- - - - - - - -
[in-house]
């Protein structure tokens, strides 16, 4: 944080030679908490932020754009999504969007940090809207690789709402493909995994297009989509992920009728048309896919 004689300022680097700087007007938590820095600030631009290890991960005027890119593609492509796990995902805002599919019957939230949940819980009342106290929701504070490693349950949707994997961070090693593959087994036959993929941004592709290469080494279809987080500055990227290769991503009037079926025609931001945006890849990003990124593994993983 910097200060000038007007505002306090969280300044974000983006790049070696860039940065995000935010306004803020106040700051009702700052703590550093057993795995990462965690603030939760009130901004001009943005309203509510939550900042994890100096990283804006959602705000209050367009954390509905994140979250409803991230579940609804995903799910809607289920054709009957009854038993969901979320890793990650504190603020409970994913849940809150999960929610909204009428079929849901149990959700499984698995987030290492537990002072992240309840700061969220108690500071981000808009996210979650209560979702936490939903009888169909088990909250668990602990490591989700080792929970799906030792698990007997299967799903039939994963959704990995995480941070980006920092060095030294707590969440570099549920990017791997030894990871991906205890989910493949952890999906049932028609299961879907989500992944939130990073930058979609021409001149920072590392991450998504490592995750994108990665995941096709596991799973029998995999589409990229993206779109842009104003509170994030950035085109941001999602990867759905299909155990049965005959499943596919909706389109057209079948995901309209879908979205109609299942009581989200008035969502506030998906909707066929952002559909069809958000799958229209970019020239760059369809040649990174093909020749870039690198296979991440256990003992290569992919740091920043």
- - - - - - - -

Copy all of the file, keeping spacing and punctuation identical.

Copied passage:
[in-house]
């Protein structure tokens, strides 16, 4: 944080030679908490932020754009999504969007940090809207690789709402493909995994297009989509992920009728048309896919 004689300022680097700087007007938590820095600030631009290890991960005027890119593609492509796990995902805002599919019957939230949940819980009342106290929701504070490693349950949707994997961070090693593959087994036959993929941004592709290469080494279809987080500055990227290769991503009037079926025609931001945006890849990003990124593994993983 910097200060000038007007505002306090969280300044974000983006790049070696860039940065995000935010306004803020106040700051009702700052703590550093057993795995990462965690603030939760009130901004001009943005309203509510939550900042994890100096990283804006959602705000209050367009954390509905994140979250409803991230579940609804995903799910809607289920054709009957009854038993969901979320890793990650504190603020409970994913849940809150999960929610909204009428079929849901149990959700499984698995987030290492537990002072992240309840700061969220108690500071981000808009996210979650209560979702936490939903009888169909088990909250668990602990490591989700080792929970799906030792698990007997299967799903039939994963959704990995995480941070980006920092060095030294707590969440570099549920990017791997030894990871991906205890989910493949952890999906049932028609299961879907989500992944939130990073930058979609021409001149920072590392991450998504490592995750994108990665995941096709596991799973029998995999589409990229993206779109842009104003509170994030950035085109941001999602990867759905299909155990049965005959499943596919909706389109057209079948995901309209879908979205109609299942009581989200008035969502506030998906909707066929952002559909069809958000799958229209970019020239760059369809040649990174093909020749870039690198296979991440256990003992290569992919740091920043």